4 Places to Learn the Basics of Mountaineering

If you are in superior physical condition and enjoy hiking and backpacking maybe it’s time to test yourself with the sport of mountaineering.

For novice climbers looking to gain confidence in the mountains, there are many places to go – some nearby and some exotic – where you won’t need a lot of experience. Your stamina will be critical, however, especially given the thin air at higher elevations.

Climbing refers to any type of off-road human travel. If you’re someone who likes to hike up a good trail for the panoramic view, you’re already a climber.

Mount Baker, Washington

mount baker

Mount Baker is a top training destination for beginning mountaineers with a manageable distance from the starting point to the summit. Mountaineering here is easier than on nearby Mount Rainier, mostly because Rainier is usually jam-packed with other climbers while Mount Baker feels more like a solitary walk through a gorgeous forest.

You won’t need a lot of experience but the guide service that organizes trips on the mountain (American Alpine Institute) provides a two-day training course you should take prior to your trip to the summit. That 10,781 foot volcanic summit is encased in an icy 12 glaciers. The climb takes a full day and you’ll need to start your ascent around 2 am. Rise and climb!

Mount Khuiten, Mongolia

Khuiten, Mongolia

At the western edge of the country bordering China and Russia, Mount Khuiten is in the Altai Range and stands as Mongolia’s tallest peak at 14,350 feet. For the less-experienced mountaineer who wants a challenge this mountain has few peers.

Expeditions last a week and beginners should take a multi-day introductory course from Alpine Ascents International before signing on for the climb. You’ll have some difficult obstacles ahead: up the barren Potanin Glacier before tackling the somewhat scary crevice-filled snow ridge that follows on to the summit.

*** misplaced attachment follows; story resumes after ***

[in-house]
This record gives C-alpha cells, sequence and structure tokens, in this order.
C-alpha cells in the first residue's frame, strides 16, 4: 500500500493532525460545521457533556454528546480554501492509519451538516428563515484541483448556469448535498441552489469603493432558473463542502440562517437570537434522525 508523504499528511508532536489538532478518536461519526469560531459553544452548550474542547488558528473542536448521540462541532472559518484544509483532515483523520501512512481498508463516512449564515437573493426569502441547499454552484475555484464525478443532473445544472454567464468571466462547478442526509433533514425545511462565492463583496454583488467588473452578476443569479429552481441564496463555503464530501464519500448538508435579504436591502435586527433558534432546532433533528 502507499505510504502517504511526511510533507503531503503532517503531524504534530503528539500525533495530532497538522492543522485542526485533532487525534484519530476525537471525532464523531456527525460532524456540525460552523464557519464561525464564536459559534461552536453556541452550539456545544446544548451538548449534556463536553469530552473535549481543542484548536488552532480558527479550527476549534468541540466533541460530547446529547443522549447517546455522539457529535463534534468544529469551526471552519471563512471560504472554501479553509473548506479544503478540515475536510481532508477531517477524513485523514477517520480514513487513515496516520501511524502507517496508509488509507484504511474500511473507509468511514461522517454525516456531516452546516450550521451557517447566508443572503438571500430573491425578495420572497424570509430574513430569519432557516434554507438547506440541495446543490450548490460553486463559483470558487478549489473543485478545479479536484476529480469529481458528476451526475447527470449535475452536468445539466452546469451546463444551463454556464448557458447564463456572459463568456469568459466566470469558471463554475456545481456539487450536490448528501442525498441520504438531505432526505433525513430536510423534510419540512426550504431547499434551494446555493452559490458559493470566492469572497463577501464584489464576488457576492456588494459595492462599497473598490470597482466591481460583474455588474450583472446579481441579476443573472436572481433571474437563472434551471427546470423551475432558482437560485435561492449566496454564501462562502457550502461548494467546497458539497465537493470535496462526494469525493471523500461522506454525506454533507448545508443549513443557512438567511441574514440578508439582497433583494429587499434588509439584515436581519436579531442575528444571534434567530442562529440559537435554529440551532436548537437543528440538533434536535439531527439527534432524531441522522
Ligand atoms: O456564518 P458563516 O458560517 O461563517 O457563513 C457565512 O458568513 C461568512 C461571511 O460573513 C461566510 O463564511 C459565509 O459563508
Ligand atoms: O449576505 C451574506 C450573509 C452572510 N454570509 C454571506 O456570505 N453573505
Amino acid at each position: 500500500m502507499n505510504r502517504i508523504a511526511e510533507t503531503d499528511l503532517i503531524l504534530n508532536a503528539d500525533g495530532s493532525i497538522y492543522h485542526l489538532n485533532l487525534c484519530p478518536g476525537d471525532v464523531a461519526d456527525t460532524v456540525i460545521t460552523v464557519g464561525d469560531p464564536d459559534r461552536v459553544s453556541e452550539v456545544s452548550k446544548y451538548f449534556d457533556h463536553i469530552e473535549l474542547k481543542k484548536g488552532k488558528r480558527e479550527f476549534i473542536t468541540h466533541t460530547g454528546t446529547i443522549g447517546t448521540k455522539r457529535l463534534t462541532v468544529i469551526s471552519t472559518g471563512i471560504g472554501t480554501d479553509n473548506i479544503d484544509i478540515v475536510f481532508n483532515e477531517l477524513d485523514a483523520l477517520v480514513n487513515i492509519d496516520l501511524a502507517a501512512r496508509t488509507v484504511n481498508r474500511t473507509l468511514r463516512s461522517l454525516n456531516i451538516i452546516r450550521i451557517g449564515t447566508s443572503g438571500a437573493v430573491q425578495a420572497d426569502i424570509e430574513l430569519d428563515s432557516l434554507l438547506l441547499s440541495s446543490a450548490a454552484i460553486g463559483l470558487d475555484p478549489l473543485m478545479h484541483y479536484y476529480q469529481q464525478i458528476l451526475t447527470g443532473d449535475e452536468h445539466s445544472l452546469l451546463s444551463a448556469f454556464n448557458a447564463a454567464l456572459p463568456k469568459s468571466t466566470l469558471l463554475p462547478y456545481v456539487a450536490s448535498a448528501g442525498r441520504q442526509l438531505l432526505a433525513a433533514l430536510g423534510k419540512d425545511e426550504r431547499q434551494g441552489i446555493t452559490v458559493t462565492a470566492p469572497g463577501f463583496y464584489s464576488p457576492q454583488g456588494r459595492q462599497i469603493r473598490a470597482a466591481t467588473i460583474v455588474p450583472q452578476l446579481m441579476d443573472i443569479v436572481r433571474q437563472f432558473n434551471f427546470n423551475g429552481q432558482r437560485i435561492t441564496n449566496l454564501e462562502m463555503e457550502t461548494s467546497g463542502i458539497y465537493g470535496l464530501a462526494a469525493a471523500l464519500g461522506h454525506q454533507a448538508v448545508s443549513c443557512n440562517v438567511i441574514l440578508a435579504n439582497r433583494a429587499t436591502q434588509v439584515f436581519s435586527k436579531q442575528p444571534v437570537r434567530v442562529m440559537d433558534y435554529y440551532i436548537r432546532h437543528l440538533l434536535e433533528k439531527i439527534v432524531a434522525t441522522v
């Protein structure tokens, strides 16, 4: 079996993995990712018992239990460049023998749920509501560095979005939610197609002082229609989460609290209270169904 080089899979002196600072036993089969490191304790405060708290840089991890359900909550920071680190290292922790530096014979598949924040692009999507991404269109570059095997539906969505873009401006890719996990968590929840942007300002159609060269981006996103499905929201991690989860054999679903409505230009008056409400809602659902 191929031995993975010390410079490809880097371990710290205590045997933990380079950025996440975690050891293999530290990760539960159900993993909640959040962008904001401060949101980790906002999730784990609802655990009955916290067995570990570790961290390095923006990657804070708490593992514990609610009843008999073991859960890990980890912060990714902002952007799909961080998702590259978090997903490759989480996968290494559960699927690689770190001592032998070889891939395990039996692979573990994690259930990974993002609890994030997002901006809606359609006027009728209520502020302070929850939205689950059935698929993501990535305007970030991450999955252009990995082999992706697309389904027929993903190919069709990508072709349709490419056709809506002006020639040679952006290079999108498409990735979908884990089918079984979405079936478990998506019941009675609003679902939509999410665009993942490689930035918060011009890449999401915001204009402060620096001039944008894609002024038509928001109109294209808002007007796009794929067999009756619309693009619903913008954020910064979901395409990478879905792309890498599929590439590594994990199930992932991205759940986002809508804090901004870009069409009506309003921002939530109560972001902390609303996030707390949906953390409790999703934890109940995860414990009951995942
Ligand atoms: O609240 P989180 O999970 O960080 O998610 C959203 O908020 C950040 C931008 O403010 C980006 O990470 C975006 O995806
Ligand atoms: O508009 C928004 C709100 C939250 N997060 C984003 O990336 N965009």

Aconcagua, Argentina

Aconcagua, Argentina

The world’s tallest mountain outside of the Himalayas, Aconcagua stands tall in the Andes at 22,840 feet and is a frequent choice for novice mountaineers. You can manage this climb if you have good elevation and backpacking experience – you’ll be hauling a lot of equipment on the approximately three week adventure.

The going is slower because it takes time to properly acclimatize and the weather can sometimes be an issue. The slope is gradual but grueling from the trailhead at 9,000 feet to Camp #4 at 20,000 feet, before the final push to the top. Rainier Mountaineering is your guide for this journey.

Mount Elbrus, Russia

Mount Elbrus, Russia

You’ll learn basic mountaineering elements during preliminary training sessions conducted by Mountain Madness before making the one or two day climb with weather determining the pace. At 18,500 feet Mount Elbrus is Europe’s tallest mountain with an ice cone layered with 22 glaciers.

Ambitious beginners who can handle thin air should be easily able to manage the moderately steep climb. Soviet-era cable cars deliver climbers to the starting point at 12,500 feet elevation. If you are prepared and acclimatized you’ll deserve the bragging rights that come with conquering the twin-peaked western summit in Russia’s Caucasas mountains.

Photo credit: Flickr CC